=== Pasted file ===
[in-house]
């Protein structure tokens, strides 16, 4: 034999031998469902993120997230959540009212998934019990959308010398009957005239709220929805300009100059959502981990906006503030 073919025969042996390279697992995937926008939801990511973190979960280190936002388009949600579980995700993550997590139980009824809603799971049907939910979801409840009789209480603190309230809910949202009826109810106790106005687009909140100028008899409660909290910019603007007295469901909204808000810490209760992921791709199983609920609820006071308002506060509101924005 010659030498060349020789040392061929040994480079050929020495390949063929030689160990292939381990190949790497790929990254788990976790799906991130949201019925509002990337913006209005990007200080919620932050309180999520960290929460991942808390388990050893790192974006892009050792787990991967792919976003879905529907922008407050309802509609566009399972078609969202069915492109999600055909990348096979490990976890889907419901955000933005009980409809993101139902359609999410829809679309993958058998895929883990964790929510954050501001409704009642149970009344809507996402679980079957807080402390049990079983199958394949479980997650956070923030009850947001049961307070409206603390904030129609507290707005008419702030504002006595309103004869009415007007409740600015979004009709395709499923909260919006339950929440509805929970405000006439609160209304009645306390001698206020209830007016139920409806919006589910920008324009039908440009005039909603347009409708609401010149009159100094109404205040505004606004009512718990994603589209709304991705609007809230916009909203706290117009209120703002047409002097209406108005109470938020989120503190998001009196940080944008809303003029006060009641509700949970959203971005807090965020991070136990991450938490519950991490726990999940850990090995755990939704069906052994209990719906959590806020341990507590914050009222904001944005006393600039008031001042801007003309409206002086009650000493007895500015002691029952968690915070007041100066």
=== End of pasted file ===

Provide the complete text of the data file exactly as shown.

[in-house]
């Protein structure tokens, strides 16, 4: 034999031998469902993120997230959540009212998934019990959308010398009957005239709220929805300009100059959502981990906006503030 073919025969042996390279697992995937926008939801990511973190979960280190936002388009949600579980995700993550997590139980009824809603799971049907939910979801409840009789209480603190309230809910949202009826109810106790106005687009909140100028008899409660909290910019603007007295469901909204808000810490209760992921791709199983609920609820006071308002506060509101924005 010659030498060349020789040392061929040994480079050929020495390949063929030689160990292939381990190949790497790929990254788990976790799906991130949201019925509002990337913006209005990007200080919620932050309180999520960290929460991942808390388990050893790192974006892009050792787990991967792919976003879905529907922008407050309802509609566009399972078609969202069915492109999600055909990348096979490990976890889907419901955000933005009980409809993101139902359609999410829809679309993958058998895929883990964790929510954050501001409704009642149970009344809507996402679980079957807080402390049990079983199958394949479980997650956070923030009850947001049961307070409206603390904030129609507290707005008419702030504002006595309103004869009415007007409740600015979004009709395709499923909260919006339950929440509805929970405000006439609160209304009645306390001698206020209830007016139920409806919006589910920008324009039908440009005039909603347009409708609401010149009159100094109404205040505004606004009512718990994603589209709304991705609007809230916009909203706290117009209120703002047409002097209406108005109470938020989120503190998001009196940080944008809303003029006060009641509700949970959203971005807090965020991070136990991450938490519950991490726990999940850990090995755990939704069906052994209990719906959590806020341990507590914050009222904001944005006393600039008031001042801007003309409206002086009650000493007895500015002691029952968690915070007041100066």